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On equity crowdfunding: investor rationality and success factors

On equity crowdfunding: investor rationality and success factors AbstractBased on observations from four European equity crowdfunding platforms, this study assesses crowdinvestors’ ability to interpret signals associated with firm and owner attributes, financial statements, and social networking activity when selecting investment opportunities. It was found that crowdinvestors attempt to reduce risk by choosing larger firms managed by experienced and educated managements who maintain a relatively large equity stake post-offering, while maximizing returns by picking projects with better growth opportunities (for example, young firms with higher expected margins and reasonably high sales growth forecasts). These results suggest that participants in the crowdfunding market are rational, interpreting signals derived from firm attributes and financial statements in appropriate ways to minimize risk and maximize returns. The firm’s and entrepreneur’s social networks also has a strong influence on investment decisions, so much so that the inclusion of this variable weakens the impacts of firm size, expected sales growth and margin on campaign success. This suggests the possibility that social media provide investors with an opportunity to validate otherwise less credible information. http://www.deepdyve.com/assets/images/DeepDyve-Logo-lg.png Venture Capital Taylor & Francis

On equity crowdfunding: investor rationality and success factors

Venture Capital , Volume 21 (2-3): 30 – Jul 3, 2019

On equity crowdfunding: investor rationality and success factors

Venture Capital , Volume 21 (2-3): 30 – Jul 3, 2019

Abstract

AbstractBased on observations from four European equity crowdfunding platforms, this study assesses crowdinvestors’ ability to interpret signals associated with firm and owner attributes, financial statements, and social networking activity when selecting investment opportunities. It was found that crowdinvestors attempt to reduce risk by choosing larger firms managed by experienced and educated managements who maintain a relatively large equity stake post-offering, while maximizing returns by picking projects with better growth opportunities (for example, young firms with higher expected margins and reasonably high sales growth forecasts). These results suggest that participants in the crowdfunding market are rational, interpreting signals derived from firm attributes and financial statements in appropriate ways to minimize risk and maximize returns. The firm’s and entrepreneur’s social networks also has a strong influence on investment decisions, so much so that the inclusion of this variable weakens the impacts of firm size, expected sales growth and margin on campaign success. This suggests the possibility that social media provide investors with an opportunity to validate otherwise less credible information.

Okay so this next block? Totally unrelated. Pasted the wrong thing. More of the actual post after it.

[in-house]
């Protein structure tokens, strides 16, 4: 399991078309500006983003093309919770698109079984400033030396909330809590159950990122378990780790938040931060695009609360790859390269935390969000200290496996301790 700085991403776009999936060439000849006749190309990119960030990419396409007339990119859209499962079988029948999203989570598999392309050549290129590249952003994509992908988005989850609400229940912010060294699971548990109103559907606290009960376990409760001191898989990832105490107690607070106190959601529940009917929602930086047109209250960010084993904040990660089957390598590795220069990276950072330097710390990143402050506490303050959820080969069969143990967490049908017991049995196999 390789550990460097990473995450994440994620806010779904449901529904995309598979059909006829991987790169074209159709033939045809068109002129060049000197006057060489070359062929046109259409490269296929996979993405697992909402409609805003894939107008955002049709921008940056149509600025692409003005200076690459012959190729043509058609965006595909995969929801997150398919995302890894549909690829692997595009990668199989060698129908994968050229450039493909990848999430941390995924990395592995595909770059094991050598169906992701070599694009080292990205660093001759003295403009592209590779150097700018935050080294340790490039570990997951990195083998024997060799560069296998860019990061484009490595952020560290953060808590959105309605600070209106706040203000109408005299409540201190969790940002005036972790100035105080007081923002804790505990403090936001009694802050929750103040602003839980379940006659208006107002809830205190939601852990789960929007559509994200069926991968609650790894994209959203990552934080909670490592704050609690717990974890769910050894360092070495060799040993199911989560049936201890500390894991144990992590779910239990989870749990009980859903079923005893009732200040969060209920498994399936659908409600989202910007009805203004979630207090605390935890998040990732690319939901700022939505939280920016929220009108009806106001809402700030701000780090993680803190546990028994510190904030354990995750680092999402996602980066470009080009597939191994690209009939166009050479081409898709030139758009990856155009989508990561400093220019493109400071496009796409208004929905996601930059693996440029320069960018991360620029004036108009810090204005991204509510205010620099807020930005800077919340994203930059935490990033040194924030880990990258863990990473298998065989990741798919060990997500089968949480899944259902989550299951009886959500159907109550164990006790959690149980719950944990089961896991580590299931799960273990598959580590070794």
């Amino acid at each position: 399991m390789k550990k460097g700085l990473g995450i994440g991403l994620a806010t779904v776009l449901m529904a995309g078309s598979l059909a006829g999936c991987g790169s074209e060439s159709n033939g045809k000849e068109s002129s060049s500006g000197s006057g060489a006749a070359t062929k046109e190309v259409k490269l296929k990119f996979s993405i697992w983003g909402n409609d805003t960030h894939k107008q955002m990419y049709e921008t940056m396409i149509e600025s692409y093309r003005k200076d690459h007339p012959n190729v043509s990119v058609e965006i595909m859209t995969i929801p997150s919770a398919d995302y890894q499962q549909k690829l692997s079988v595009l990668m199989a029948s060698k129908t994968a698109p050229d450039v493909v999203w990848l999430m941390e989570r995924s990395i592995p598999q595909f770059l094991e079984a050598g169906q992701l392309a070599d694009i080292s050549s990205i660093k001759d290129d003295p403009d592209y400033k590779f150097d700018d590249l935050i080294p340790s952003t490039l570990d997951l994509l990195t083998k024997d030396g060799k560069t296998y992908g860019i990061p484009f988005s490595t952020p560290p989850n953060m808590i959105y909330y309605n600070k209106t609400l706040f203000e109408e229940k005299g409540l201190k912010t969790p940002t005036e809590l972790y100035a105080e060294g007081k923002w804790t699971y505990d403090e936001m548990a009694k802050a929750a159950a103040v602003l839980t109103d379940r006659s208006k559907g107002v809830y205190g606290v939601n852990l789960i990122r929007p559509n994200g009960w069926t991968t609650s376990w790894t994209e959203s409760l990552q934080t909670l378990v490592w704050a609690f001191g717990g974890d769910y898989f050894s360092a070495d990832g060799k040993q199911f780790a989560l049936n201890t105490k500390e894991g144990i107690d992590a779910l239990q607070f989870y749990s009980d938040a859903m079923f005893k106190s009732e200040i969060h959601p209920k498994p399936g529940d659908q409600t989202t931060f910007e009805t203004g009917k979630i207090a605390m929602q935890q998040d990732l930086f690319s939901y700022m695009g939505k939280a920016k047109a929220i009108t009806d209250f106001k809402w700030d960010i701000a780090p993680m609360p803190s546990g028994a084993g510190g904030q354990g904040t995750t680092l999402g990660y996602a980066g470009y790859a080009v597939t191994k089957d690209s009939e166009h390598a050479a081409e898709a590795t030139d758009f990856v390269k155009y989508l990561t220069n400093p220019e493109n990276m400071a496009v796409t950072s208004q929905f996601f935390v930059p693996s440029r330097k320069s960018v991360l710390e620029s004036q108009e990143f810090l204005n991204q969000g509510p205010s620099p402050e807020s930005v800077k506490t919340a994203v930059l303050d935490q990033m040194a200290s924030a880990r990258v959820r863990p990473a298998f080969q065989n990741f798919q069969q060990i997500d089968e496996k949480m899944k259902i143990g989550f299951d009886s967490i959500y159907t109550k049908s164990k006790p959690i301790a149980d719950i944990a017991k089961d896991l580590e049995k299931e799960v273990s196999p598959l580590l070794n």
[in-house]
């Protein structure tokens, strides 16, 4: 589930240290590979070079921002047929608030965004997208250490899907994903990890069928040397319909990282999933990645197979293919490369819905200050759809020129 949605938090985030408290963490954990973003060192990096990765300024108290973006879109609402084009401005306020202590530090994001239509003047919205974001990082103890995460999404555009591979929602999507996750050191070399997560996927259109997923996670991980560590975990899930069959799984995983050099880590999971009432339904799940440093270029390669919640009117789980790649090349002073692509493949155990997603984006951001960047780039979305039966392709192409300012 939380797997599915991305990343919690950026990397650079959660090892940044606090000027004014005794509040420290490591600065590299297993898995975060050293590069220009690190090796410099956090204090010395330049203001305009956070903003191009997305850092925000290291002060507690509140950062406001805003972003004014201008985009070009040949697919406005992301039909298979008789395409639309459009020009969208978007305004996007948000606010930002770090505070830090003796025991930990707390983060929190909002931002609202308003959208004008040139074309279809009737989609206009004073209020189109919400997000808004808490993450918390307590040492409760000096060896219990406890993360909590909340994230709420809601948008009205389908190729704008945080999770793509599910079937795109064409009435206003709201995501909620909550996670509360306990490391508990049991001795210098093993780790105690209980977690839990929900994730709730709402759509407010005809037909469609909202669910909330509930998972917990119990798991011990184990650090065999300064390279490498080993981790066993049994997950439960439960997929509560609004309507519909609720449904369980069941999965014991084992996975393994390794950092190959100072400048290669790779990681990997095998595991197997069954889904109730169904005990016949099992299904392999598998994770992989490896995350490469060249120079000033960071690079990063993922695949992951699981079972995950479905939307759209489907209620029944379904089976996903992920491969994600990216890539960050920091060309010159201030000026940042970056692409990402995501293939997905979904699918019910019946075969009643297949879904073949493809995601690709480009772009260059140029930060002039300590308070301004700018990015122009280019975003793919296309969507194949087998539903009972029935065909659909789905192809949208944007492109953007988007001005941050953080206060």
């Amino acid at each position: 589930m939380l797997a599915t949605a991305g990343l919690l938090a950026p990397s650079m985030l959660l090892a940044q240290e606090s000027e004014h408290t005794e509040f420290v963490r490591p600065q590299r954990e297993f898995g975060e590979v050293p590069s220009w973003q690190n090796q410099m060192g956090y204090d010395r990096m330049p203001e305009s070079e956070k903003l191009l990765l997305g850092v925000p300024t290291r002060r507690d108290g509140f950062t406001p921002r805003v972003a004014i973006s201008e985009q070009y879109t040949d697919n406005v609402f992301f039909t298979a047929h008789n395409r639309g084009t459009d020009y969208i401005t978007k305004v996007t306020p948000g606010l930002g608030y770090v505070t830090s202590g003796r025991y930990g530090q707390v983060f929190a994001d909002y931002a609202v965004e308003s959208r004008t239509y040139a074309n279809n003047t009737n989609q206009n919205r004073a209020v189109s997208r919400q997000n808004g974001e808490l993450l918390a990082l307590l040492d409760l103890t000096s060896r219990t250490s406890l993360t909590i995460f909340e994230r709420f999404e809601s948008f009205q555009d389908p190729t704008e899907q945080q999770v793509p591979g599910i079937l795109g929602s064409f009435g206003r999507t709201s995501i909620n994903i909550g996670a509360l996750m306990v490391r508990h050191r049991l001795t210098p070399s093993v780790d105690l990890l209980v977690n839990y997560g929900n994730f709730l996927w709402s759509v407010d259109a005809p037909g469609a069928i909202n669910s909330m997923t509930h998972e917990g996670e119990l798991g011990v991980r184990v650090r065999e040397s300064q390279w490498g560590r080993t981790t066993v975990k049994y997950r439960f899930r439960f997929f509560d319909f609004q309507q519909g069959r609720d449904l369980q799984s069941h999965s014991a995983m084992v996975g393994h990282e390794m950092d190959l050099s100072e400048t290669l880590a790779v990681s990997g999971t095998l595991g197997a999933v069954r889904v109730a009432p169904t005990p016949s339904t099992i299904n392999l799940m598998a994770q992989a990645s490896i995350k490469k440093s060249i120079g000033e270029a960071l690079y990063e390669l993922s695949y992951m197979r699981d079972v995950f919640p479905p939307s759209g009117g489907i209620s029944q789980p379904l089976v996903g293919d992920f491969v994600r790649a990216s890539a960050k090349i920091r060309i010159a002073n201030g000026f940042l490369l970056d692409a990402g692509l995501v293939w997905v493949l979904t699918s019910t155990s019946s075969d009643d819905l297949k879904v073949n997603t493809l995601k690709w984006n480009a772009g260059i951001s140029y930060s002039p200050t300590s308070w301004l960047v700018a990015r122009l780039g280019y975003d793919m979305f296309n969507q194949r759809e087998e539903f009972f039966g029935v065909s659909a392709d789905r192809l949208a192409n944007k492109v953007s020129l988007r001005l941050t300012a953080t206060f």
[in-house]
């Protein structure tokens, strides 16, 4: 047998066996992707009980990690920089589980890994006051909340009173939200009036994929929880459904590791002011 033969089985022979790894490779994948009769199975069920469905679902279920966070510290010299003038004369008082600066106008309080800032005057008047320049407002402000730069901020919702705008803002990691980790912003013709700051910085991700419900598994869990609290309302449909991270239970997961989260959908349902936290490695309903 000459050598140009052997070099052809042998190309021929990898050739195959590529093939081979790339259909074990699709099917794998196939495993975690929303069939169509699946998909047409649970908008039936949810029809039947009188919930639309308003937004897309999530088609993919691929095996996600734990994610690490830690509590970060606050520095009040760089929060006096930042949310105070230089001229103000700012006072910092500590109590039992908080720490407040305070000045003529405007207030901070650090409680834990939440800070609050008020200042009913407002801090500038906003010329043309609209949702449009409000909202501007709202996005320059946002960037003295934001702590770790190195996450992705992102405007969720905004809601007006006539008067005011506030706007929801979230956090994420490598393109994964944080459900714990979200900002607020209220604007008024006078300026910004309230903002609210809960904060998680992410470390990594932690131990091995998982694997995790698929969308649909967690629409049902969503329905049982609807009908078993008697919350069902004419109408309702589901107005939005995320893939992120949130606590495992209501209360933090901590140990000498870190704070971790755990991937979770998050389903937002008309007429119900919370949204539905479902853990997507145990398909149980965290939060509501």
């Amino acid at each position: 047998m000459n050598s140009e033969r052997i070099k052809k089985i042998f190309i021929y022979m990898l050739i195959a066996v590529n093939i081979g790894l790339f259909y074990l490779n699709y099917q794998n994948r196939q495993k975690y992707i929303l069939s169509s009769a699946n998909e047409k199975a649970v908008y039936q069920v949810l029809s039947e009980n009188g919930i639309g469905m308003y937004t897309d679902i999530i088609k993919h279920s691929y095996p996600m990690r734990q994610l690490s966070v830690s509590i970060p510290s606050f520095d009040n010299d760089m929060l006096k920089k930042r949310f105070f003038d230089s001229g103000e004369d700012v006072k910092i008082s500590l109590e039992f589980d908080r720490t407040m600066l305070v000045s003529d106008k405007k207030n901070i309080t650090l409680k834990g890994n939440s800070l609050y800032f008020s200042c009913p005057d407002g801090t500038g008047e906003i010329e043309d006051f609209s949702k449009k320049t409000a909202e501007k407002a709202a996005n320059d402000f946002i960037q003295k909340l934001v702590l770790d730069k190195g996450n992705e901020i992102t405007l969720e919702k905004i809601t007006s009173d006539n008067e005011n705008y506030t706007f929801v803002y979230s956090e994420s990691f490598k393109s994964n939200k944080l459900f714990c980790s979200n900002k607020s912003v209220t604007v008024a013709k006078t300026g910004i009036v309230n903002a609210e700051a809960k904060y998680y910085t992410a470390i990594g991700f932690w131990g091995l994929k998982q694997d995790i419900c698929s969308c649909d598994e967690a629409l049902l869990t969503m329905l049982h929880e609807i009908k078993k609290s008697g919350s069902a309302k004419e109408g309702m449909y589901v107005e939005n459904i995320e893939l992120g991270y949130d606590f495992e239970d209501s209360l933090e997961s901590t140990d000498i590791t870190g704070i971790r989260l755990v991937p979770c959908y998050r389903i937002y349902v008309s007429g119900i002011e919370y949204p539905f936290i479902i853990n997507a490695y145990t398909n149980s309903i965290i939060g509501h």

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References (63)

Publisher
Taylor & Francis
Copyright
© 2019 Informa UK Limited, trading as Taylor & Francis Group
ISSN
1464-5343
eISSN
1369-1066
DOI
10.1080/13691066.2018.1468542
Publisher site
See Article on Publisher Site

Abstract

AbstractBased on observations from four European equity crowdfunding platforms, this study assesses crowdinvestors’ ability to interpret signals associated with firm and owner attributes, financial statements, and social networking activity when selecting investment opportunities. It was found that crowdinvestors attempt to reduce risk by choosing larger firms managed by experienced and educated managements who maintain a relatively large equity stake post-offering, while maximizing returns by picking projects with better growth opportunities (for example, young firms with higher expected margins and reasonably high sales growth forecasts). These results suggest that participants in the crowdfunding market are rational, interpreting signals derived from firm attributes and financial statements in appropriate ways to minimize risk and maximize returns. The firm’s and entrepreneur’s social networks also has a strong influence on investment decisions, so much so that the inclusion of this variable weakens the impacts of firm size, expected sales growth and margin on campaign success. This suggests the possibility that social media provide investors with an opportunity to validate otherwise less credible information.

Journal

Venture CapitalTaylor & Francis

Published: Jul 3, 2019

Keywords: Crowdfunding; investor rationality; financial statement measures; social networks; campaign success; M13; M48; O16; O35

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